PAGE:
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Mediators of Inflammation
Volume 11, Issue 4, Pages 211-217

Blood serotonin and joint pain in seropositive versus seronegative rheumatoid arthritis

Department of Clinical Oral Physiology, Institute of Odontology, Karolinska Institutet, Box 4064, Huddinge, 141 04, Sweden

Copyright © 2002 Hindawi Publishing Corporation. This is an open access article distributed under the Creative Commons Attribution License, which permits unrestricted use, distribution, and reproduction in any medium, provided the original work is properly cited.


Aim: To investigate whether blood serotonin (5-hydroxytryptamine) (5-HT) modulates musculoskeletal pain differently in seropositive and seronegative rheumatoid arthritis (RA).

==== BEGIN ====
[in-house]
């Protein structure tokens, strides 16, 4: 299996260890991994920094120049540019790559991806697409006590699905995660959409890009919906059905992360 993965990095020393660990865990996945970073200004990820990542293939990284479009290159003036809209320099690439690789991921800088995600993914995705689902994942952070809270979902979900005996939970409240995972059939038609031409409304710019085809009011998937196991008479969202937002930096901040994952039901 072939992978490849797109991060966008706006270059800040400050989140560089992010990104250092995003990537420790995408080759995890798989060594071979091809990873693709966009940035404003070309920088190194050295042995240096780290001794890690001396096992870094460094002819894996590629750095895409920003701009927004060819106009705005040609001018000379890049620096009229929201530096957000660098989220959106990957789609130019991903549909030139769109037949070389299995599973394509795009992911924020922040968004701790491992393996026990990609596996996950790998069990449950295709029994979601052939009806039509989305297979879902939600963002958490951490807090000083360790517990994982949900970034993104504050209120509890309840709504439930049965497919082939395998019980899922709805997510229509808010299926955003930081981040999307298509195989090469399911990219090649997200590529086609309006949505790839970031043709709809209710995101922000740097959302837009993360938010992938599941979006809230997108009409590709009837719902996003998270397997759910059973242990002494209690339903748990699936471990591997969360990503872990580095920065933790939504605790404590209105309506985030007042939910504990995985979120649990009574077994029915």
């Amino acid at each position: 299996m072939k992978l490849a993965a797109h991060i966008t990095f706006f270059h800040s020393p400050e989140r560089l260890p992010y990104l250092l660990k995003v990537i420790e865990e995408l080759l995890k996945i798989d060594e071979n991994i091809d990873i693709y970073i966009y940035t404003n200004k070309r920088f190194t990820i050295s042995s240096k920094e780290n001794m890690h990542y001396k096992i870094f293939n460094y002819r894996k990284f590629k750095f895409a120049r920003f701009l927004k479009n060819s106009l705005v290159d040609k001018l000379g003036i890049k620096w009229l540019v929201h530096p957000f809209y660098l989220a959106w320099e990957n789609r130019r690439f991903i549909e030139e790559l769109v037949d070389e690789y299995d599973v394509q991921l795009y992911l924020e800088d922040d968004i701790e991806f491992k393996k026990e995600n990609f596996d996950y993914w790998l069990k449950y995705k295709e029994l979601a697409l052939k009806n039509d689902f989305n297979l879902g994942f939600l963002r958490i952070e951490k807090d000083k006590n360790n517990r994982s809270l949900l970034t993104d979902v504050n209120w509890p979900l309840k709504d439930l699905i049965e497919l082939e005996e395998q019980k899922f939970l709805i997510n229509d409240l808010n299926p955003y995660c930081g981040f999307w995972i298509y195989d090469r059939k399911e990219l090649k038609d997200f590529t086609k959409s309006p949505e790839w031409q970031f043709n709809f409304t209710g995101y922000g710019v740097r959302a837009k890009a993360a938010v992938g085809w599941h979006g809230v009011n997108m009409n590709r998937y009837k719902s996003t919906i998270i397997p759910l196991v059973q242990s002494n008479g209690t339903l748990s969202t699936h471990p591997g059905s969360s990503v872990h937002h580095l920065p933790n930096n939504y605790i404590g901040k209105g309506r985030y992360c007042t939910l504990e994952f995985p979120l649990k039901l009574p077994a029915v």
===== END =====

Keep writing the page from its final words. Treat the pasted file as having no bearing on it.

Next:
Methods: Patients with temporomandibular joint (TMJ) involvement of seropositive RA (33 patients) or seronegative RA (28 patients) and 26 healthy individuals were included. TMJ pain, general musculoskeletal pain, plasma and serum 5-HT, acute phase reactants and thrombocyte count were investigated.

Results: The patients with seropositive RA had higher serum (median = 1130 nmol/l) and plasma (55 nmol/l) levels of 5-HT than the healthy individuals (704 nmol/l, p=0.044 and 23 nmol/l, p<0.001, respectively), and higher plasma levels of 5-HT than the seronegative patients (14 nmol/l, p<0.001). There was no significant correlation between serum and plasma levels of 5-HT in any group.

In the seropositive RA patients, positive correlations were found between serum levels of 5-HT and the number of painful mandibular movements (rs=0.36, n=33, p=0.042), as well as pain on maximum mouth opening (rs=0.41, n=24, p=0.047) and tenderness to digital palpation (rs=0.49, n=33, p = 0.003).

In the healthy individuals, there was a negative correlation between plasma level of 5-HT and the TMJ pressure pain threshold (rs=0.47 , n=20 , p=0.037).

Conclusion: Peripheral serotonergic pain mechanisms seem to be activated by blood 5-HT in patients with seropositive RA, in contrast to seronegative patients.